The Sensible Knave

"I do not see that we are further along today than where Hume left us. The Humean predicament is the human predicament." - W.V.O. Quine

Wednesday, November 02, 2005


What is the difference between sarcasm and irony? I grew up thinking irony referred to those unfortunate or incongruous coincidences found in life and literature. Wasn't there irony in the Twilight Zone episode where the bookworm, the sole survivor of nuclear armageddon, comes upon a vast library, only to then lose his glasses? Only in the nonstandard sense. Irony really pertains to speakers and their expressions. Something is ironic when its literally meaning is different (or actually contradicts) its intended meaning. I'm embarassed to say that I didn't grasp this before Ethan Hawke's character in Reality Bites explained it.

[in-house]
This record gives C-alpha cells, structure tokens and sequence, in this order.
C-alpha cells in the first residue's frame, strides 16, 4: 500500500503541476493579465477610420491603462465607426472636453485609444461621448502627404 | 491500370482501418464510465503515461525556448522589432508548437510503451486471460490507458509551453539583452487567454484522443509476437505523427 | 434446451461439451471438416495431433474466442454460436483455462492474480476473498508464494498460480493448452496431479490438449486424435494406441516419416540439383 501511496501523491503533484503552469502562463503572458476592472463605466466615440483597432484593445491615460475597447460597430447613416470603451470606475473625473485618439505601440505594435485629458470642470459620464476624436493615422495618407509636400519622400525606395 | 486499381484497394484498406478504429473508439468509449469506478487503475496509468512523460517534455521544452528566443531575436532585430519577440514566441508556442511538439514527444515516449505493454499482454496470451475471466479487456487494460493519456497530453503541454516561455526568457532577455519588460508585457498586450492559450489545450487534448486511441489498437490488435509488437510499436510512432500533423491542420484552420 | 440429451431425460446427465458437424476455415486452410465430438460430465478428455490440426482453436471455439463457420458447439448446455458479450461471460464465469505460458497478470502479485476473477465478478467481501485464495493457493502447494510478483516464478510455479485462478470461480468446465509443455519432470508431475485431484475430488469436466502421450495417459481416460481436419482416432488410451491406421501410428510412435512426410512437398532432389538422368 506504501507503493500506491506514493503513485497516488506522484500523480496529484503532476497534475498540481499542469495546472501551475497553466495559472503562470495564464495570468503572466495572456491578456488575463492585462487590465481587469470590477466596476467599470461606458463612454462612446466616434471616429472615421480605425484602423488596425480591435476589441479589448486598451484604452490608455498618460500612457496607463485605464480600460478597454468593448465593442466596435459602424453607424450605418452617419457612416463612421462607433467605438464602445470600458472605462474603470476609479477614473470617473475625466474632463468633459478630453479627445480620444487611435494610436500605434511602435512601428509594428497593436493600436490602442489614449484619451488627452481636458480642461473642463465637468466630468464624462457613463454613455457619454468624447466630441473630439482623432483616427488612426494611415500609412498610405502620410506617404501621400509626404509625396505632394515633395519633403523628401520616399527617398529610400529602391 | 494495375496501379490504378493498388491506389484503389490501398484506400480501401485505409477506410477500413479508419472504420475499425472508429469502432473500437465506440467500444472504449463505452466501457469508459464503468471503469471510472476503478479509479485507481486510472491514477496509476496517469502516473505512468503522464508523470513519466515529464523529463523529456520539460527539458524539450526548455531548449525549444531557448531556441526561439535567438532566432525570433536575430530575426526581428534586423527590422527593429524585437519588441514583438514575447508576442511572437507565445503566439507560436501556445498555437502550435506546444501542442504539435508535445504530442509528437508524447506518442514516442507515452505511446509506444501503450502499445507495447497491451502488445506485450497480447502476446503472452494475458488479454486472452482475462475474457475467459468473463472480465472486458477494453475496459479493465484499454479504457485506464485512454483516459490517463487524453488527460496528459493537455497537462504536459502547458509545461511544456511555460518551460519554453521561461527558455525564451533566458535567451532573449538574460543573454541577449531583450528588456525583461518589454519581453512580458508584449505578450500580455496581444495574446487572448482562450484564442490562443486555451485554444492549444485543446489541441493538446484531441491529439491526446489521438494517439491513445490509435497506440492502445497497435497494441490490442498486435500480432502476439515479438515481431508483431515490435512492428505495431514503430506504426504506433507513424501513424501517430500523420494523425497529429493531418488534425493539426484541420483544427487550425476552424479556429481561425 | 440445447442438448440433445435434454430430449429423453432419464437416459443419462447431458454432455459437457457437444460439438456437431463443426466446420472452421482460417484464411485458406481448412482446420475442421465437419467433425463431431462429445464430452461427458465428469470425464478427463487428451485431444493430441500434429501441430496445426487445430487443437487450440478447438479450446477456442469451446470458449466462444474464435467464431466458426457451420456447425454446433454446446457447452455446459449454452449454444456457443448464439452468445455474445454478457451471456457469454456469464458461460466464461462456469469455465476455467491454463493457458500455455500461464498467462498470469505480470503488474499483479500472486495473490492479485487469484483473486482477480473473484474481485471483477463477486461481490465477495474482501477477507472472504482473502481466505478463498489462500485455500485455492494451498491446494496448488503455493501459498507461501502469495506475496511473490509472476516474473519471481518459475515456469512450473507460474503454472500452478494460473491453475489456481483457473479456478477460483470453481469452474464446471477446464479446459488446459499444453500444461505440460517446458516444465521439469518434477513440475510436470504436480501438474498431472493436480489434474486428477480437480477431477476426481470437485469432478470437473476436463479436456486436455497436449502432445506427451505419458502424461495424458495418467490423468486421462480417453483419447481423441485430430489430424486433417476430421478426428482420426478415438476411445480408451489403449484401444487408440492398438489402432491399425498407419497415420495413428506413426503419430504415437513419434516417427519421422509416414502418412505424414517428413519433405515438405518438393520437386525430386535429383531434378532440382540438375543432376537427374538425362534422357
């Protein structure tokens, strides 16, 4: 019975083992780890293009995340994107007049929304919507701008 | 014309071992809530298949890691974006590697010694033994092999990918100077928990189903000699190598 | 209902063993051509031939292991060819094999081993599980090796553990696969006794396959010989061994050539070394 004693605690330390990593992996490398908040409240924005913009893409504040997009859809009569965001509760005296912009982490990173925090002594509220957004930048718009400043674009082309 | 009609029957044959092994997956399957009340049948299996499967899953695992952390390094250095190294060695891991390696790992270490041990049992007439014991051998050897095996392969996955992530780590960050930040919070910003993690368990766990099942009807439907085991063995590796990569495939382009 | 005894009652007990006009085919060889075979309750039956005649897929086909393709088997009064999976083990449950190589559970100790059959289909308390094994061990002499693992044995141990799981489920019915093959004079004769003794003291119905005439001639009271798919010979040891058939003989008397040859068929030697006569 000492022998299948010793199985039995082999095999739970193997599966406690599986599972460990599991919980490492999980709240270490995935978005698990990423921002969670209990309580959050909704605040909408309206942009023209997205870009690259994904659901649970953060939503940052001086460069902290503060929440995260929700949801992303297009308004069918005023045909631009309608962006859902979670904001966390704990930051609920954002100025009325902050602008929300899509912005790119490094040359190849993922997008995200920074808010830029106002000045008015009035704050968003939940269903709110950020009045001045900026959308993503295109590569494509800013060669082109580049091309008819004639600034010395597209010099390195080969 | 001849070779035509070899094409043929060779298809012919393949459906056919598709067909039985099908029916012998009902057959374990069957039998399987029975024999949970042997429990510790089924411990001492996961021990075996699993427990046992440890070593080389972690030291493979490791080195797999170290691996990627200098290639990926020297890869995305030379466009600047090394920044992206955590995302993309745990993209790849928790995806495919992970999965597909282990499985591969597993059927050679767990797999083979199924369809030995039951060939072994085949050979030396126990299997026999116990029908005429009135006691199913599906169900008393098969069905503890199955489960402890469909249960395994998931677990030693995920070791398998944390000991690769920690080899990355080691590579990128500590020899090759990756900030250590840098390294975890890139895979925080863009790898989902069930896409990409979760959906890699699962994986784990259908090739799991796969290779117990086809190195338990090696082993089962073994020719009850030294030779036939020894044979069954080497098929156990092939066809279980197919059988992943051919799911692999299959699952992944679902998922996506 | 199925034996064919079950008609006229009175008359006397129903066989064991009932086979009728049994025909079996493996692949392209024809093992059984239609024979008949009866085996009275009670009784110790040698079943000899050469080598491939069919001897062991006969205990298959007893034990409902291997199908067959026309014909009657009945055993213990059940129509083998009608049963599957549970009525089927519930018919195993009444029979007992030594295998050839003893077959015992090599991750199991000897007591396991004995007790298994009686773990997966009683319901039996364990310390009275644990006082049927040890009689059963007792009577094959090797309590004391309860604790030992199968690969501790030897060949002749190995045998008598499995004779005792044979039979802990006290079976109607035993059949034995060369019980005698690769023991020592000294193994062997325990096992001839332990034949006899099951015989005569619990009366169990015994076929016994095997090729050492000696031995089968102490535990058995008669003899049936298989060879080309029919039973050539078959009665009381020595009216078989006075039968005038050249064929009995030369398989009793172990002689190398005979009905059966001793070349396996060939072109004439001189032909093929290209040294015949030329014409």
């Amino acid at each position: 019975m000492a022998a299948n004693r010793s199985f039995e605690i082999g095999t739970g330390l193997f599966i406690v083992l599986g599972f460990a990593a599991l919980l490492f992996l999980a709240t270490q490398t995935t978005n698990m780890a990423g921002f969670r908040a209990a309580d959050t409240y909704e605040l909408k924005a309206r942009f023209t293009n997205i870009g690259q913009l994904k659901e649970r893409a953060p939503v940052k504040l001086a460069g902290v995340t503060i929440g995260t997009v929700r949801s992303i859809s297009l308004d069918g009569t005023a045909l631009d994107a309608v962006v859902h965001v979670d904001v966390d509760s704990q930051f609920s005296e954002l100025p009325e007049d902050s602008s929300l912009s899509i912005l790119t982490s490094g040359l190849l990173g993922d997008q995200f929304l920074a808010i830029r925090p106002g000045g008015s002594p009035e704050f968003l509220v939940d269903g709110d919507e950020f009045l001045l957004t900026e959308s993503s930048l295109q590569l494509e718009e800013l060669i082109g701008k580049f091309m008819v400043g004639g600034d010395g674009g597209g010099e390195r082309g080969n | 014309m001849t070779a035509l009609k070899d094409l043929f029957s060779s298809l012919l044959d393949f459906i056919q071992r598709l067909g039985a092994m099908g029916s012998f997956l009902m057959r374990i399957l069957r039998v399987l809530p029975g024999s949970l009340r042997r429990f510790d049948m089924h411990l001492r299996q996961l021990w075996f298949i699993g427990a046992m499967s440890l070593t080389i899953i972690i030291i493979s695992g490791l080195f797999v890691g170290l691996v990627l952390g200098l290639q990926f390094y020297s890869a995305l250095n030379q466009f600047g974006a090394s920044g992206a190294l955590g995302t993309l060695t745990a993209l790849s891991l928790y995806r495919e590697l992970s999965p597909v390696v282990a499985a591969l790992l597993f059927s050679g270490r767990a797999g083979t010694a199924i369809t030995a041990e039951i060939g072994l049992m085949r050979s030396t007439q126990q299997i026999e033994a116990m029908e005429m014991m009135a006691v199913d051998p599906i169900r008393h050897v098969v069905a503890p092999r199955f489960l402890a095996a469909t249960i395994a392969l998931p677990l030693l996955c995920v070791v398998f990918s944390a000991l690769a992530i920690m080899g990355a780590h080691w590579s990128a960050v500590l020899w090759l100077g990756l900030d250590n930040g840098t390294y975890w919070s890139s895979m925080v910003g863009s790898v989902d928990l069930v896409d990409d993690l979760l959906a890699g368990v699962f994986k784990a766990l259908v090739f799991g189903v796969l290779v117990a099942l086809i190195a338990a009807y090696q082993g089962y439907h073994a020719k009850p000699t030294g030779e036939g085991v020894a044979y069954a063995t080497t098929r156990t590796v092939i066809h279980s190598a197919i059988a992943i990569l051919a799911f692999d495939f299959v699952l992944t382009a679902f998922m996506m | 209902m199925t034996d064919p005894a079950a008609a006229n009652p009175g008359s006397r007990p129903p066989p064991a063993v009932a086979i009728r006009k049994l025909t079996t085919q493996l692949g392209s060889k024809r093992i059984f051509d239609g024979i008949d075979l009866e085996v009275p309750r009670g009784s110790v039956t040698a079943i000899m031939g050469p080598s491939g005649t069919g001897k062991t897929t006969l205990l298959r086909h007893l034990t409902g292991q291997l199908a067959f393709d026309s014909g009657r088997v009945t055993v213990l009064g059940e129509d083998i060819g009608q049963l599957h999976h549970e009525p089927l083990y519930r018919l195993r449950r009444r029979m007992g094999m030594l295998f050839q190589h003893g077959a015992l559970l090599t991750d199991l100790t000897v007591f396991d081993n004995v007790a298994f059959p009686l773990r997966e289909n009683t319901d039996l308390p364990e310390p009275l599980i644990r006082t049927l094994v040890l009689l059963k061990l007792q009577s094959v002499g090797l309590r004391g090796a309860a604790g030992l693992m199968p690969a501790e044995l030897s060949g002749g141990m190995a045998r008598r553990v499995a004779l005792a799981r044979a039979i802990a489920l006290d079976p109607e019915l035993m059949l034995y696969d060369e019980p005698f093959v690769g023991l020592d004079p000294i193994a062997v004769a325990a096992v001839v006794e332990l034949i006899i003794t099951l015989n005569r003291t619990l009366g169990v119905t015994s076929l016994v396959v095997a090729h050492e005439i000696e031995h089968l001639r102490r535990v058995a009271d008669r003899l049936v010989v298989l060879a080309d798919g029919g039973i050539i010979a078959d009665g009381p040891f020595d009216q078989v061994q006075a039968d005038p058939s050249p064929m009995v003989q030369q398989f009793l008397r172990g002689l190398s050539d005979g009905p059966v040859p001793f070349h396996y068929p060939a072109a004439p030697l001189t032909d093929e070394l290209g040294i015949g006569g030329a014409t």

So irony is just like sarcasm, then?

Well, I've known plenty of sarcastic jerks, but I've yet to meet an ironic jerk. I suppose that's because sarcasm, the "lowest form of wit", is a tone that happens to often involve irony. You can be ironic without being sarcastic, though. You can also be sarcastic without being ironic. Just repeat someone's unsatisfactory suggestion in a sneering, deriding tone. If the suggestion, as a prescription, has no propositional content, then neither does the sarcastic utterance. An ironic statement has to be propositional for there to be an incongruity (or does it?).